Ghana can save GHS 83 billion in fiscal readjustments – Committee Report
A Report by the Joint Technical Committee set up by the Finance Ministry on the exclusion of individual bondholders under Domestic Debt Exchange Programme (DDEP), says Ghana can save about GHS 83 billion in fiscal re-adjustments.
The Forum in the Report recommended that the Government reviewed and made some specific adjustments to its revenue and expenditure to contain the current economic crises.
This came up during a Public Forum on Ghana’s Domestic Debt Exchange Programme dubbed: ” Ghana’s Debt Exchange Programme in context: A make or break for an IMF bailout or are there viable alternatives?”
It said oil production had dropped from over 200kbpd to below 160kbpd yielding revenue loss of more than $300 mill (GHS 3.6 billion).
It, therefore, called on the Government to review the regulatory and fiscal environment.
The Forum said an estimated GHS 13.9 billion revenue was lost through financial irregularities of Metropolitan, Districts Assemblies per the Auditor-General’s report and the Government must pursue these funds.
Again, it said GHS 20 billion could be saved by privatising selected State-Owned Enterprises (SOEs) Tier-2 pension funds to drive efficiency and productivity.
Another recommendation was maintaining the 2022 capital expenditure level by reducing the Annual Budget Funding Amount of Ministries Departments and Agencies and foreign finance Capex provisions by 50 per cent, which will save Ghana about Gh¢ 10.7 billion.
Professor Godfred A. Bokpin, an Economist at the University of Ghana Business School (UGBS), said the overemphasis on debt restructuring to the detriment of creditors was not the way out.
He said the road to debt sustainability involved fiscal and structural adjustments and not solely dependent on debt restructuring.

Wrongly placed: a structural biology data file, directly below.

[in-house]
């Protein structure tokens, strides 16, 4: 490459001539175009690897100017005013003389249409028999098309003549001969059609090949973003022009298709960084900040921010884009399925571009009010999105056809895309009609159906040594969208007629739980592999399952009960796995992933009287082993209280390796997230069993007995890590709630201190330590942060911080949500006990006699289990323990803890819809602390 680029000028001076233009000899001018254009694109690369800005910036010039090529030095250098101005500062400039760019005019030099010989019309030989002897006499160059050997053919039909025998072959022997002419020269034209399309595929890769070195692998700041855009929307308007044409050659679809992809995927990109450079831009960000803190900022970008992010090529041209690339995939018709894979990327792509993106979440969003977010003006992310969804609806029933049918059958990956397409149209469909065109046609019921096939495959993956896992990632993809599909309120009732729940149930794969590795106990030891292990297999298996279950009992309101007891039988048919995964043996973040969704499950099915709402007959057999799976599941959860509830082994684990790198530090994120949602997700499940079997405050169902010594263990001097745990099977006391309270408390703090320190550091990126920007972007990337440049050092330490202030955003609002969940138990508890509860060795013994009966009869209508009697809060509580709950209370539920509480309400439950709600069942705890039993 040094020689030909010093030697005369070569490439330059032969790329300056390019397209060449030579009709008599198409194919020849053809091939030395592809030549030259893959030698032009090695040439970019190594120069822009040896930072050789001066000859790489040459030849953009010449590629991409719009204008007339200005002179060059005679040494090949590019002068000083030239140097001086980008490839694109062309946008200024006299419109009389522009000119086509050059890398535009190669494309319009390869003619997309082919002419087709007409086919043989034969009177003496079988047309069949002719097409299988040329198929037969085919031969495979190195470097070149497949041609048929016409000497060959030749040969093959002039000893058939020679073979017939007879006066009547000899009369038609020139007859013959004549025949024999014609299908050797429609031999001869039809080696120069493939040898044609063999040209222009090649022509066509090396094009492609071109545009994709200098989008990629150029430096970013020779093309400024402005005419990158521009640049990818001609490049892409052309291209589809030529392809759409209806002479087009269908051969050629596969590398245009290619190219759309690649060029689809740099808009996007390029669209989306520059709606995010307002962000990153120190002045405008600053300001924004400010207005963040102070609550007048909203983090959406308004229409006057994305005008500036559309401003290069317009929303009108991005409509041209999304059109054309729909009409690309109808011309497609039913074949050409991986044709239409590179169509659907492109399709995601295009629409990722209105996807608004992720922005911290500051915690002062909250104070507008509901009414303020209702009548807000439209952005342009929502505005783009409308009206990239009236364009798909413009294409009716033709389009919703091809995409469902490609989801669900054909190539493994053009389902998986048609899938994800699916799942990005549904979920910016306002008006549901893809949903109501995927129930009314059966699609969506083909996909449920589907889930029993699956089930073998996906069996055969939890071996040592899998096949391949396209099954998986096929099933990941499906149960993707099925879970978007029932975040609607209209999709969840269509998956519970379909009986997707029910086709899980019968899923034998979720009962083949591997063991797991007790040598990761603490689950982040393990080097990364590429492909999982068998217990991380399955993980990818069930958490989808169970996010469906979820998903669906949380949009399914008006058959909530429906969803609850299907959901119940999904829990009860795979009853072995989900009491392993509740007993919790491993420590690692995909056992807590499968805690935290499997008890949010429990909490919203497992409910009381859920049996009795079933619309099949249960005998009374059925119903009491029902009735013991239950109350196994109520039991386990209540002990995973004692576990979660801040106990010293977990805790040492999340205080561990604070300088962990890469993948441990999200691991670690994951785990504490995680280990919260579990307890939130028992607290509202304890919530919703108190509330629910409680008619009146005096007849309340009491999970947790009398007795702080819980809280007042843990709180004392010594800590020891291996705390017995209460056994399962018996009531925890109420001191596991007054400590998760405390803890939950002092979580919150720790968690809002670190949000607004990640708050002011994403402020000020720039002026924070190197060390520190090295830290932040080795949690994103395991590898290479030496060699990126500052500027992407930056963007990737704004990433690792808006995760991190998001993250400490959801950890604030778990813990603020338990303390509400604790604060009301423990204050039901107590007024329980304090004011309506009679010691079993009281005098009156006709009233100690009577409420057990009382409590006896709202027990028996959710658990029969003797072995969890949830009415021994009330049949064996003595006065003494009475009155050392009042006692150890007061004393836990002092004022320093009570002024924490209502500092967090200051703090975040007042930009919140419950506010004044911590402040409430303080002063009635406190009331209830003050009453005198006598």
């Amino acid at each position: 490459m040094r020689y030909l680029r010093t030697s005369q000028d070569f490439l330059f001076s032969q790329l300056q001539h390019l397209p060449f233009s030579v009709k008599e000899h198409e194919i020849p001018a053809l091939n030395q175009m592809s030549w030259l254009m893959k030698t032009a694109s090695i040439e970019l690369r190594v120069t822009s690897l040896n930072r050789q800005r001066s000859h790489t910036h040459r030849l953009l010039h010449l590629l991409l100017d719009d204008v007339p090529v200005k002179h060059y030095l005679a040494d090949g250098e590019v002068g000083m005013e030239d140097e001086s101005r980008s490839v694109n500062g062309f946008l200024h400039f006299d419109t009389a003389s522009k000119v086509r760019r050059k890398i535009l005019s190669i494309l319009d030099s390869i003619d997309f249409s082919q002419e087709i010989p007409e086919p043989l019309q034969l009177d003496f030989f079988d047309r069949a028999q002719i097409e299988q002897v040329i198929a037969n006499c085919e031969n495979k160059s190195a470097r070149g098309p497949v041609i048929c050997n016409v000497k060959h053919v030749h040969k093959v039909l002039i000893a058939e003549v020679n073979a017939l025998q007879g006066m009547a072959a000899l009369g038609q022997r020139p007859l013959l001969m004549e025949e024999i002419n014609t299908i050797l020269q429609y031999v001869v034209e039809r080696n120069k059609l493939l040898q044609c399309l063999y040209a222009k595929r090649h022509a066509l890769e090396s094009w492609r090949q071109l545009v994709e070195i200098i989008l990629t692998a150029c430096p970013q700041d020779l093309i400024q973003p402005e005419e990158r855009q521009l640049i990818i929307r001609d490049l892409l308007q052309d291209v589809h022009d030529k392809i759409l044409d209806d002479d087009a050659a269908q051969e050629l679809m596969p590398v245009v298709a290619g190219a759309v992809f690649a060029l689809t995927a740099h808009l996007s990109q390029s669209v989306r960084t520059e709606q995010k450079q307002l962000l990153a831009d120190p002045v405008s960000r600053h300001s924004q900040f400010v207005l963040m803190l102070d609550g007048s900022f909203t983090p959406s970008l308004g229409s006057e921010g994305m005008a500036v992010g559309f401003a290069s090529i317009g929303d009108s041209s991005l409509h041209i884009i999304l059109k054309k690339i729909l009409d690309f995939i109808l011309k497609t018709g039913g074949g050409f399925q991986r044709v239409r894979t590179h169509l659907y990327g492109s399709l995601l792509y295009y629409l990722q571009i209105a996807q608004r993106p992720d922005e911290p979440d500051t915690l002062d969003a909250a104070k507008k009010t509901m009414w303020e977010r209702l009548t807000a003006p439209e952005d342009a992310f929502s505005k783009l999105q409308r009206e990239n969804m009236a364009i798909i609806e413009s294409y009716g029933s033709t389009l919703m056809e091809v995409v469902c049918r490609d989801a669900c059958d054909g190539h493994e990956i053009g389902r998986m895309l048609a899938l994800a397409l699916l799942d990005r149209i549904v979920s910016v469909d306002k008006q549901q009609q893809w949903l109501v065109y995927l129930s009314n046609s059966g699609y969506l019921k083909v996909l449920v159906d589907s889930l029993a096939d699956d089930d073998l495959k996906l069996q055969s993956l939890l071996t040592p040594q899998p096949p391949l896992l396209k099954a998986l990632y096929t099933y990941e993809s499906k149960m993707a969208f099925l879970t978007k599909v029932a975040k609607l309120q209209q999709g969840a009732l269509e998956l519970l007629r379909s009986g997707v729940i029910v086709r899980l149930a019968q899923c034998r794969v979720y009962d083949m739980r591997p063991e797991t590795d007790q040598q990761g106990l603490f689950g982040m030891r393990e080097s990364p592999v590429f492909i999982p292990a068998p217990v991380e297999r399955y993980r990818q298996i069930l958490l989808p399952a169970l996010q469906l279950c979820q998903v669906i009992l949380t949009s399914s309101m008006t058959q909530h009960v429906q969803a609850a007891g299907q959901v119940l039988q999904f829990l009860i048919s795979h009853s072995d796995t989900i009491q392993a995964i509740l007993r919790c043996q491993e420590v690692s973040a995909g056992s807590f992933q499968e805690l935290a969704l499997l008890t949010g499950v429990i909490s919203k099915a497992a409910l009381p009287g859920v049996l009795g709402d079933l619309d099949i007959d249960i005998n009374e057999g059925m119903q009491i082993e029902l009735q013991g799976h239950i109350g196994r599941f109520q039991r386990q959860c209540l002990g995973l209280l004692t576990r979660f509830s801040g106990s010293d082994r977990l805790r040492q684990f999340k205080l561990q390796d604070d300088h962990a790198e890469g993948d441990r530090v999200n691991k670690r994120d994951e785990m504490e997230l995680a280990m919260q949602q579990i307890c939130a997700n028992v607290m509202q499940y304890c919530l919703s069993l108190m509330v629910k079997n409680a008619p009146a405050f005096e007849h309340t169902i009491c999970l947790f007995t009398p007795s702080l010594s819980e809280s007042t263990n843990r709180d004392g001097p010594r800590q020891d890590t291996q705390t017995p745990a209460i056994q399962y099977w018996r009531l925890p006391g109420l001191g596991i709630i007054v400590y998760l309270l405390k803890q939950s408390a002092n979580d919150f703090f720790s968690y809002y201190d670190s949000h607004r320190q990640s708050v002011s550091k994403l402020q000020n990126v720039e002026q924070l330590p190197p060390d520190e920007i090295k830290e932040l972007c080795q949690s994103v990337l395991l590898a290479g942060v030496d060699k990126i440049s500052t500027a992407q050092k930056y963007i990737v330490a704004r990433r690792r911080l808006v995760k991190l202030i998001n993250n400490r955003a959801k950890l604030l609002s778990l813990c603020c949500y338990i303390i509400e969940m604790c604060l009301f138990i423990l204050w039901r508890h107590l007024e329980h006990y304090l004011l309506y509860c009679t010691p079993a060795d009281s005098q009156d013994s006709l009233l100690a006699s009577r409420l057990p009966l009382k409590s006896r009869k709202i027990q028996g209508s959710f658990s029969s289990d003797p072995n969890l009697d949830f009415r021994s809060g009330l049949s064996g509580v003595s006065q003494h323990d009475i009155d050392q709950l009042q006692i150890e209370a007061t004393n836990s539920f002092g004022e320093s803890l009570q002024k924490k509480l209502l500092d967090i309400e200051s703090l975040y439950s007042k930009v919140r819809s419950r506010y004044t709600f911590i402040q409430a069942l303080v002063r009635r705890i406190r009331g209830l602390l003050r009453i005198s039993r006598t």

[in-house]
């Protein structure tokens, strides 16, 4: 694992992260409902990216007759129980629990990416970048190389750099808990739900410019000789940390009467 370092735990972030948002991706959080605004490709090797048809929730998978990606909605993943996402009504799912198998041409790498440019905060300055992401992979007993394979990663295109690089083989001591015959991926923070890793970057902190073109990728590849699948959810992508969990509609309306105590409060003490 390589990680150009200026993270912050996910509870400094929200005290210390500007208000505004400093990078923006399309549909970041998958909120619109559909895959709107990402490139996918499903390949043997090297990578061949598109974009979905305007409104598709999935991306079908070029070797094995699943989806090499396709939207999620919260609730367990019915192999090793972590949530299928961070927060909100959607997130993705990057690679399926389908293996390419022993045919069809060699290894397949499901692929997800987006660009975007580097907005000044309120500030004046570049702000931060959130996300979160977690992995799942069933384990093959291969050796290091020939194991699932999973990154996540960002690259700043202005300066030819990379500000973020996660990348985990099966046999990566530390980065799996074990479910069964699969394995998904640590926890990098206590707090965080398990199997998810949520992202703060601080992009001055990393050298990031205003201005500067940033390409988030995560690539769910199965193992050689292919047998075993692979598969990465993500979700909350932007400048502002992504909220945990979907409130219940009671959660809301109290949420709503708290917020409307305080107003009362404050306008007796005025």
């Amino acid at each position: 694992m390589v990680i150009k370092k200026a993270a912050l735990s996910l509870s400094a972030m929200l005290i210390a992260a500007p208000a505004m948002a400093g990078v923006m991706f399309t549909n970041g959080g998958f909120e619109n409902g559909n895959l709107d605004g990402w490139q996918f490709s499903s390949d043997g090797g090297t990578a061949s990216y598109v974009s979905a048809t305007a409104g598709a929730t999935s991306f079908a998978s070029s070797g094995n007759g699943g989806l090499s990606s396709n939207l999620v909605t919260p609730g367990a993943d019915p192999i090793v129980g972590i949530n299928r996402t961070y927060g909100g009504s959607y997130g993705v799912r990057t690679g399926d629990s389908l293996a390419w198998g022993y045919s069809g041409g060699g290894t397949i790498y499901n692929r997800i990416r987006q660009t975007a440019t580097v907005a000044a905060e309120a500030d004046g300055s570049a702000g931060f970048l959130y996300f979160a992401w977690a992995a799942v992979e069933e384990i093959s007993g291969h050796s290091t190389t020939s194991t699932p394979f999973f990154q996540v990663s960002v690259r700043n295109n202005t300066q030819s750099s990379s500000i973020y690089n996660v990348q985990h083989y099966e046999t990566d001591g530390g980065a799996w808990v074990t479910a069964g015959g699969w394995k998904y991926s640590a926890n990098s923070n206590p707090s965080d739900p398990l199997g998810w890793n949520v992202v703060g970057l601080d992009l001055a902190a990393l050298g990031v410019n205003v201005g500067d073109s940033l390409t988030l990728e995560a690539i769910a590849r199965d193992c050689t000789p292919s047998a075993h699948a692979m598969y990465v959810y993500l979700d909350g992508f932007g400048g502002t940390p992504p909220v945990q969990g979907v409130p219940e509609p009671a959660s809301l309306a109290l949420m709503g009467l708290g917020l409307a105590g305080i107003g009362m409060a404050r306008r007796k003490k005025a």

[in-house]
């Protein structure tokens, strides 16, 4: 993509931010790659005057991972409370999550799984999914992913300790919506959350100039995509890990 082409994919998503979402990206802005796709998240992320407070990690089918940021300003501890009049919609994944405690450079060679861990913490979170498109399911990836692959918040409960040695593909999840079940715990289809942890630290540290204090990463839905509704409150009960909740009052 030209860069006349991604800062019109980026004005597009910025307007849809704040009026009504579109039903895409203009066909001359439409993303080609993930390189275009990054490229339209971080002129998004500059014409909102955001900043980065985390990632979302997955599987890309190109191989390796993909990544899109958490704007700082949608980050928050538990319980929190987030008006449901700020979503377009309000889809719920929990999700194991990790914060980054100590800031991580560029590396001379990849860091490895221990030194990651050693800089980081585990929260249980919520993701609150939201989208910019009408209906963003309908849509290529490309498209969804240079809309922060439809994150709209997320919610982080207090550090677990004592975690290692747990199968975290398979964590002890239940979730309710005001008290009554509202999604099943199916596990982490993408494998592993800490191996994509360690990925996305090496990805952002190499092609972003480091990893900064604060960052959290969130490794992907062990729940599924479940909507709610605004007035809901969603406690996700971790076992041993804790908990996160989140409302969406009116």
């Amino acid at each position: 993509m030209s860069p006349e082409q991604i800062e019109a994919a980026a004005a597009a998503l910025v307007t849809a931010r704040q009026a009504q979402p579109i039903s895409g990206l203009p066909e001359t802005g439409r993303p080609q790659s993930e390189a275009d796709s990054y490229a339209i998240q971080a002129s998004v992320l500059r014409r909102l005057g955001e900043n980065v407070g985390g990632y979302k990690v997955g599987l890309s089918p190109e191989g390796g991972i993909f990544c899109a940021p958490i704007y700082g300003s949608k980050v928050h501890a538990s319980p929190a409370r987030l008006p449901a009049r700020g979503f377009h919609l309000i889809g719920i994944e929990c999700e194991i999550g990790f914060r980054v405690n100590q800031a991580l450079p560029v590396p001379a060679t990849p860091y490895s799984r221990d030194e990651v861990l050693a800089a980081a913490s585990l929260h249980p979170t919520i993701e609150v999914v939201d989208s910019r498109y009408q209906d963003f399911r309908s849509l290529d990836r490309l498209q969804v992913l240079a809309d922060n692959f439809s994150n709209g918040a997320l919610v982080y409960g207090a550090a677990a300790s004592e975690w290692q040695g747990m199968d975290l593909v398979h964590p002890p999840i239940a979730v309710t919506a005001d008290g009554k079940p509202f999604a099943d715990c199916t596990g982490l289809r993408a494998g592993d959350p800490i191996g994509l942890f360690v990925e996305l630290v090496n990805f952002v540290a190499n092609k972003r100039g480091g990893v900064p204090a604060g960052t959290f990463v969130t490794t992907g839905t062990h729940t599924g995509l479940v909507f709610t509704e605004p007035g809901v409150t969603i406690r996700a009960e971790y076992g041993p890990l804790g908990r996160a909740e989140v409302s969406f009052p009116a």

“We agree that a certain level of debt restructuring is unavoidable but Ghana’s problem is largely governance. The governance problems manifest explicitly in economic mismanagement,” Prof. Bokpin said.
He said the country needed governance reforms in terms of product, market and broad structural reforms, which should be placed higher above fiscal adjustment and debt restructuring.
With fiscal adjustment, Prof Bokpin said there was significant room for expenditure-based fiscal consolidation that would not hurt growth.
Dr Patrick Asuming, an Economist and Senior Lecturer, UGBS, said, it was imperative that the government did the fiscal adjustment, otherwise “we will revisit debt restructuring some time to come.”
“The fiscal is what generates the deficit and accumulates the debt. If we do the debt operation and the fiscal side is not solved, we would virtually go back for another debt operation,” he added.
Dr Assuming said the debt restructuring was about lives that would be affected permanently, therefore, it was important that the citizenry came together and ensured that the right things were done for posterity’s sake.